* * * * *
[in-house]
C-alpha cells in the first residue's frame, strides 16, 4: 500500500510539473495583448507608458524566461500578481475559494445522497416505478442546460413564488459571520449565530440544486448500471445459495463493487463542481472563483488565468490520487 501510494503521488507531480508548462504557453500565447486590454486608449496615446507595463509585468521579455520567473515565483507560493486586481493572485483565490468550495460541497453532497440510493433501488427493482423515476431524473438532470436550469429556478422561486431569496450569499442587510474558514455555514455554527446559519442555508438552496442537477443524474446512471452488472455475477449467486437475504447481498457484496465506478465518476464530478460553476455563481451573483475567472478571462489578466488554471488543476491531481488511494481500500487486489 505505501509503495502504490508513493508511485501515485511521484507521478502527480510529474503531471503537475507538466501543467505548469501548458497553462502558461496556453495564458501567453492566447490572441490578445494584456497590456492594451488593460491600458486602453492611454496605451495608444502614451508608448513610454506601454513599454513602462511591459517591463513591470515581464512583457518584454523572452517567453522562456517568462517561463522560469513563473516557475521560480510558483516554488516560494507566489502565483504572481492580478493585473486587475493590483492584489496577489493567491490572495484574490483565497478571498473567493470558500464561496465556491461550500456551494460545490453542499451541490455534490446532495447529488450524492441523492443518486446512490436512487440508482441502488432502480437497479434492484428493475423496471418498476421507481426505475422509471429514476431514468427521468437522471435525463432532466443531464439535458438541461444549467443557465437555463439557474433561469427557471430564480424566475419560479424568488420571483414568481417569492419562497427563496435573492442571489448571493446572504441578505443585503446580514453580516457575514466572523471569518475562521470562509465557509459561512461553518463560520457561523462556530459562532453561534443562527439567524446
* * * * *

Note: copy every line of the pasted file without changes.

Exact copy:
[in-house]
C-alpha cells in the first residue's frame, strides 16, 4: 500500500510539473495583448507608458524566461500578481475559494445522497416505478442546460413564488459571520449565530440544486448500471445459495463493487463542481472563483488565468490520487 501510494503521488507531480508548462504557453500565447486590454486608449496615446507595463509585468521579455520567473515565483507560493486586481493572485483565490468550495460541497453532497440510493433501488427493482423515476431524473438532470436550469429556478422561486431569496450569499442587510474558514455555514455554527446559519442555508438552496442537477443524474446512471452488472455475477449467486437475504447481498457484496465506478465518476464530478460553476455563481451573483475567472478571462489578466488554471488543476491531481488511494481500500487486489 505505501509503495502504490508513493508511485501515485511521484507521478502527480510529474503531471503537475507538466501543467505548469501548458497553462502558461496556453495564458501567453492566447490572441490578445494584456497590456492594451488593460491600458486602453492611454496605451495608444502614451508608448513610454506601454513599454513602462511591459517591463513591470515581464512583457518584454523572452517567453522562456517568462517561463522560469513563473516557475521560480510558483516554488516560494507566489502565483504572481492580478493585473486587475493590483492584489496577489493567491490572495484574490483565497478571498473567493470558500464561496465556491461550500456551494460545490453542499451541490455534490446532495447529488450524492441523492443518486446512490436512487440508482441502488432502480437497479434492484428493475423496471418498476421507481426505475422509471429514476431514468427521468437522471435525463432532466443531464439535458438541461444549467443557465437555463439557474433561469427557471430564480424566475419560479424568488420571483414568481417569492419562497427563496435573492442571489448571493446572504441578505443585503446580514453580516457575514466572523471569518475562521470562509465557509459561512461553518463560520457561523462556530459562532453561534443562527439567524446